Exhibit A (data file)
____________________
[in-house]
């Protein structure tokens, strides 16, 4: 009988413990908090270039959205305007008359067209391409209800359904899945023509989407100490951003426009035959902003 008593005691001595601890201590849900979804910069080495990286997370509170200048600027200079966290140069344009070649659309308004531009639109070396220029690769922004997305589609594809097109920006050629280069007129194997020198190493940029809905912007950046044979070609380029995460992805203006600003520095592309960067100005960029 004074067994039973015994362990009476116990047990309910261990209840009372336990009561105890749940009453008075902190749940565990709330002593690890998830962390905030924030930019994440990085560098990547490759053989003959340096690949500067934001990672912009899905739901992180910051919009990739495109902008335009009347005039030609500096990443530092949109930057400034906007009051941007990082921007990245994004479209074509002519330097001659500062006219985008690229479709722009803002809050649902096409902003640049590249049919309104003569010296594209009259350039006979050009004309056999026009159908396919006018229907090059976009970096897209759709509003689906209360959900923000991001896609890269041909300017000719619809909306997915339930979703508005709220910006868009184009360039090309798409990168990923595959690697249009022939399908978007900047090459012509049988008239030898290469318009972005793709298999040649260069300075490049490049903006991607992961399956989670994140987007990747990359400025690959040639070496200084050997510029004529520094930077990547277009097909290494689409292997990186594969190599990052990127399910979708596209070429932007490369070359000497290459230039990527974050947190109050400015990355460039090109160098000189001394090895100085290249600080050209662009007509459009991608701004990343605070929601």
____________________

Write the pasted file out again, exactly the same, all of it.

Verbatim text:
[in-house]
């Protein structure tokens, strides 16, 4: 009988413990908090270039959205305007008359067209391409209800359904899945023509989407100490951003426009035959902003 008593005691001595601890201590849900979804910069080495990286997370509170200048600027200079966290140069344009070649659309308004531009639109070396220029690769922004997305589609594809097109920006050629280069007129194997020198190493940029809905912007950046044979070609380029995460992805203006600003520095592309960067100005960029 004074067994039973015994362990009476116990047990309910261990209840009372336990009561105890749940009453008075902190749940565990709330002593690890998830962390905030924030930019994440990085560098990547490759053989003959340096690949500067934001990672912009899905739901992180910051919009990739495109902008335009009347005039030609500096990443530092949109930057400034906007009051941007990082921007990245994004479209074509002519330097001659500062006219985008690229479709722009803002809050649902096409902003640049590249049919309104003569010296594209009259350039006979050009004309056999026009159908396919006018229907090059976009970096897209759709509003689906209360959900923000991001896609890269041909300017000719619809909306997915339930979703508005709220910006868009184009360039090309798409990168990923595959690697249009022939399908978007900047090459012509049988008239030898290469318009972005793709298999040649260069300075490049490049903006991607992961399956989670994140987007990747990359400025690959040639070496200084050997510029004529520094930077990547277009097909290494689409292997990186594969190599990052990127399910979708596209070429932007490369070359000497290459230039990527974050947190109050400015990355460039090109160098000189001394090895100085290249600080050209662009007509459009991608701004990343605070929601």